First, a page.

Investors are getting increasingly antsy about the turnaround plans at Macy's (NYSE:M), with the shares down 35% over the past year. Now, S&P Global Ratings has weighed in by lowering the company's debt rating to BB+ from BBB-. 

The reason for the downgrade was "excess stores" amid a rapidly changing retail environment, as S&P Global explained in a statement. 

Macy's store in Miami.

Image source: Macy's.

Investors are losing confidence

In 2018, investors were hopeful that Macy's could complete a successful turnaround. Through the second quarter of 2019, it had posted seven consecutive quarters of positive comparable-store sales, but that streak came to an end when the company reported a 3.9% decline in comp sales for the third quarter. 

In early February, Macy's announced its three-year Polaris strategy to right the ship, which calls for building four $1 billion private brands, closing about 125 stores in lower-tier malls, cutting $1.5 billion in costs, and launching the next phase of the Star Rewards loyalty program.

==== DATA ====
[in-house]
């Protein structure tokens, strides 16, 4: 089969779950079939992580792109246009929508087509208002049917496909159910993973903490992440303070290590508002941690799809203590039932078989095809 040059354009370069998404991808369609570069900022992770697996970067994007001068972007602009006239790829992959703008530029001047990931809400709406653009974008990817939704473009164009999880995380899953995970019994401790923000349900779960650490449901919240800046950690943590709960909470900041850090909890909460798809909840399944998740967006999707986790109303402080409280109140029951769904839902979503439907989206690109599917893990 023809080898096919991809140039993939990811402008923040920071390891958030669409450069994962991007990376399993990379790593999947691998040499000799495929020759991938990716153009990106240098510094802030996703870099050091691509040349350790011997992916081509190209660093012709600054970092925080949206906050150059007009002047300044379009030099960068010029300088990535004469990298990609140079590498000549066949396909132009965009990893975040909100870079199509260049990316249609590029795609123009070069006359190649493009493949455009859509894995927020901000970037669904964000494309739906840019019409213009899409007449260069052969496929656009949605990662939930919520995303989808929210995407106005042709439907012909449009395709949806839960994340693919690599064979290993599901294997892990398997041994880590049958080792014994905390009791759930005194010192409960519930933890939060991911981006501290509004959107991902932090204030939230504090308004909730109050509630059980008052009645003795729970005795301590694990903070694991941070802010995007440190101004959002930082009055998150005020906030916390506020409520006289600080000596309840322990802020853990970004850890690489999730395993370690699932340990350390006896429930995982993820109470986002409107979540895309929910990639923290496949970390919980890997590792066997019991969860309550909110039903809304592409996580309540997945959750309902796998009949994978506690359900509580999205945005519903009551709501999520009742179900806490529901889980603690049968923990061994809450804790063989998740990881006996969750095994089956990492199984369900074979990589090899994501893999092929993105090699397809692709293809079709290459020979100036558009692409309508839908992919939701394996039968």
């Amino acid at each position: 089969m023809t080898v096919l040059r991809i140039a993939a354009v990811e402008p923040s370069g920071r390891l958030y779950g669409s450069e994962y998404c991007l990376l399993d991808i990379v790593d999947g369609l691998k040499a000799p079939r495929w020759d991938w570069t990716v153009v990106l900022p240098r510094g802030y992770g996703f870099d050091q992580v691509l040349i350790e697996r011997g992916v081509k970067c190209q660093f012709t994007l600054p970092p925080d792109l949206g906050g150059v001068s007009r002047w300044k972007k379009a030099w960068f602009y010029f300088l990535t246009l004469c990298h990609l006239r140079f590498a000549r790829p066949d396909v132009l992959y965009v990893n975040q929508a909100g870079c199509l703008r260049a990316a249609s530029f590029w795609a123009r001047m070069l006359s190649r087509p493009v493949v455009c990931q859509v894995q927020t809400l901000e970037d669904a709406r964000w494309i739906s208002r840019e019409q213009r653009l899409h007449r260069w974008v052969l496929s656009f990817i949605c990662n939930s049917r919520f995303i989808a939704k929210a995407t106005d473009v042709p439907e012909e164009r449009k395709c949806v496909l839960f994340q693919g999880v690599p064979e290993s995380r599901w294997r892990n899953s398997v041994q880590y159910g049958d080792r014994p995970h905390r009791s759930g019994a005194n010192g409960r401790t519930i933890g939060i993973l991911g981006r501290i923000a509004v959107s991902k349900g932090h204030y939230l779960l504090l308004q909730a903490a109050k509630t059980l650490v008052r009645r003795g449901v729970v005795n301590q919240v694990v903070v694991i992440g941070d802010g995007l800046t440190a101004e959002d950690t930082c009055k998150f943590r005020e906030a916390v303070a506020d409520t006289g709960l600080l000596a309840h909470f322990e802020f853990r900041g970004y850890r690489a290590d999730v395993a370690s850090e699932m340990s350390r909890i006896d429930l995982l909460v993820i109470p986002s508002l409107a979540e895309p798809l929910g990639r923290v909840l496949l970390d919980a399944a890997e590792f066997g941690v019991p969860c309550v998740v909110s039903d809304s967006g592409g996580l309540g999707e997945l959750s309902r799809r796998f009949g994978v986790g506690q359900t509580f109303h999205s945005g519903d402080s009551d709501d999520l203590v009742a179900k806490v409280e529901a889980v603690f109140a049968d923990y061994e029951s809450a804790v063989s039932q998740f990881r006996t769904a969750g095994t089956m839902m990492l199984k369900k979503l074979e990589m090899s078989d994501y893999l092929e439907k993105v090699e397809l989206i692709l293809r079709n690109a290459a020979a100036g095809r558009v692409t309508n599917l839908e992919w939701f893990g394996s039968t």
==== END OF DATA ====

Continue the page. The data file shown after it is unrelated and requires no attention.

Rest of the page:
S&P wasn't impressed, explaining that the Polaris strategy "will be a challenge to implement successfully amid increasing competition from retailers that are ahead in many of these areas." 

Profitability now in question

Overall, S&P said the company's plan to improve profitability is "weaker" than previously expected. The sales decline during the third quarter caused adjusted earnings to fall 74% year over year. 

In January, Macy's reported sales results for November and December, which showed an improving trend, but comp sales were still down 0.7% over the year-ago period. That doesn't look good when retail spending overall was up 3.4% during the holidays.

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